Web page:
Monday night East Hampton proved to me yet again that it's a great place to live. We met at the church to pack up the boxes with all the donations we've received for the two Marine units that an East Hampton boy is serving with in Iraq.
When we put the call out a few short weeks ago for donations I never expected the amazing response that we'd get from the community. For three weeks people have been calling, e-mailing, and stopping by my house to find out what they could do. Donations of candy, socks, games, books - all kinds of things - poured in. As the pile in the church grew I looked on in amazement and wondered how we were ever going to get everything boxed up and ready to mail. I even received a call from LCpl. Jordan Haerter's father (Jordan was from Sag Harbor and was tragically killed last April in Iraq) who wanted the Jordon Haerter Fund to pick up the mailing costs. Businesses, like White's Pharmacy and Kahn's Sporting Goods wanted to make contributions. The Town PBA wanted to know what they could buy for us. And offices from as far away as MTV in NYC called to see what they could bring. Most gratifying of all were the dozen or so knitters who offered to knit a special glove/mittens pattern out of the wool the church had purchased. Amazing, all of it.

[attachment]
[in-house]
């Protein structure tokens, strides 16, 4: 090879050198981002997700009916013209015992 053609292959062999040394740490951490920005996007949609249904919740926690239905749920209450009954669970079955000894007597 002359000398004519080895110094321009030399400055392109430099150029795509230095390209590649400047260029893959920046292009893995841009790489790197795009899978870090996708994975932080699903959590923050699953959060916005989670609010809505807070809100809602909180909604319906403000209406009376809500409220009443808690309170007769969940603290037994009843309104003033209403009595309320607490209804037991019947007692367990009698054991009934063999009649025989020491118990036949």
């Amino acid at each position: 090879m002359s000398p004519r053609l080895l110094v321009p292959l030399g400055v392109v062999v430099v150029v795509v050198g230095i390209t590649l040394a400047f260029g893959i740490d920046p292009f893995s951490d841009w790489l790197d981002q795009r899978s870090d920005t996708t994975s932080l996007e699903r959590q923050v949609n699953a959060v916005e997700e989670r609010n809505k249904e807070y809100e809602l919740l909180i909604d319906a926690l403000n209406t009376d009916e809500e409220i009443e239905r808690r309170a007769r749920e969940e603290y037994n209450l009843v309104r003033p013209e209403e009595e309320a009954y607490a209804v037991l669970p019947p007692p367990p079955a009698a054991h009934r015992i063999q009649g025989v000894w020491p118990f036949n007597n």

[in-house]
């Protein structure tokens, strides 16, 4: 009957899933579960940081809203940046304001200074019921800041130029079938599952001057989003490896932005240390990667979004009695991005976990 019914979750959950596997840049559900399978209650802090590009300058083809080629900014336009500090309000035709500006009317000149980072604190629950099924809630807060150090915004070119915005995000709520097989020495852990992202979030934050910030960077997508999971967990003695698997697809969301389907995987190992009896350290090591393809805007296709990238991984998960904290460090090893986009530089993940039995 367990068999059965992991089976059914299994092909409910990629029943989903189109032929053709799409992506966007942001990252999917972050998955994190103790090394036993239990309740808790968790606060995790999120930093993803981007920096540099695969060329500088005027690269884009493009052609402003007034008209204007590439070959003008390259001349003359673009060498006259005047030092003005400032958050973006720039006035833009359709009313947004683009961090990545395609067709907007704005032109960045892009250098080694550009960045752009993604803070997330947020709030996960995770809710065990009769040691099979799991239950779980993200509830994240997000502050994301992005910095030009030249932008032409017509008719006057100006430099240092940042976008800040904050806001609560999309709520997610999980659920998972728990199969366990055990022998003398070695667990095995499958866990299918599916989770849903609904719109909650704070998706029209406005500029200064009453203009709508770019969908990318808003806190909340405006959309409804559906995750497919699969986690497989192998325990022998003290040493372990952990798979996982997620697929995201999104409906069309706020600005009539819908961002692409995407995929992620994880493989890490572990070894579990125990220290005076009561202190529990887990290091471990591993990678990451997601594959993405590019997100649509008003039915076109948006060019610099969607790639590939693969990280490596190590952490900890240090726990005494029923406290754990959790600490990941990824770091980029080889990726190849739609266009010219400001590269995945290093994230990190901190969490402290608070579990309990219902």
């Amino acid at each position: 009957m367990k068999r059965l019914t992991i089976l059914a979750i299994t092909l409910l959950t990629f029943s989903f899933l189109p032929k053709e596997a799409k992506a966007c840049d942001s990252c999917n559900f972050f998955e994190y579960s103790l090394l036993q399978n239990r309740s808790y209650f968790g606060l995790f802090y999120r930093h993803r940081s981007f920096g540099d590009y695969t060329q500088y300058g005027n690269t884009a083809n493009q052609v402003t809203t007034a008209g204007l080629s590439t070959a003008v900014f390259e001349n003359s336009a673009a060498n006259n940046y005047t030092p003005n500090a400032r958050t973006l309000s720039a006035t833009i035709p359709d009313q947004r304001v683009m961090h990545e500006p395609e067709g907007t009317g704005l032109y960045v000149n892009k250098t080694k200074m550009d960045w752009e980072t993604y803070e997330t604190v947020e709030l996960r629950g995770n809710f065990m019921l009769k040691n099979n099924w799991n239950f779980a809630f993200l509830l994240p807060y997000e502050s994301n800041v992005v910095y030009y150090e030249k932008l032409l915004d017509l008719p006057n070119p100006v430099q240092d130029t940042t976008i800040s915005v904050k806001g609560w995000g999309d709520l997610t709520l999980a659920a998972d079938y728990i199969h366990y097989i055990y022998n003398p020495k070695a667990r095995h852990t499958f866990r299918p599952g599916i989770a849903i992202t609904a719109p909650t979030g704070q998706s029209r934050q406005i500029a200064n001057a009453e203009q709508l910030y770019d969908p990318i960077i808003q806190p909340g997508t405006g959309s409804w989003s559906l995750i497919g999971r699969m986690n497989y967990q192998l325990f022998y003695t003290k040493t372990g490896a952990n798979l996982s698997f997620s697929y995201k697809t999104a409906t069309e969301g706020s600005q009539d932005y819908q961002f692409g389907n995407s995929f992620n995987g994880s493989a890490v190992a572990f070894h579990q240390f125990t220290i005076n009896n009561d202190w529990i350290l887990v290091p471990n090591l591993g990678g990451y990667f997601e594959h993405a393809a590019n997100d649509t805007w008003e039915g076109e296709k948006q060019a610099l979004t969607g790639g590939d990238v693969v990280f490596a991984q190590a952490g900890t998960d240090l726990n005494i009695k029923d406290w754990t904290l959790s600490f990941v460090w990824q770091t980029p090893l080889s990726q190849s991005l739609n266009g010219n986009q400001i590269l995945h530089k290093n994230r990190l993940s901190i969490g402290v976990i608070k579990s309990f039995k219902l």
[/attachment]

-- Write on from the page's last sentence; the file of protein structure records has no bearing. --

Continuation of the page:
Then last night we met in the church sanctuary to sort the piles of donations and pack them for mailing. I assumed there would be about ten of us doing all the work. There were about thirty people who came - some church members, some strangers. With very little instruction they all jumped in and worked for over two hours, sorting, bagging, boxing and labeling the nearly fifty mailing boxes we eventually put together. Then, because a volunteer from the post office had come to help, we loaded the boxes into trucks and took them over to the Wainscott Post Office at 9:45 and offloaded them so the staff there could get them ready for pick up today.
At the end of the evening we lit candles and sang "Silent Night" as we stood around those packed boxes, each with a photo of LCpl. Jordan Haerter stuck onto the side with a notation that they were being mailed out in his honor. As the pastor prayed for the boxes' arrival and the safety of those that they were destined for, the tears flowed freely all around.
Just one more reason why I love East Hampton.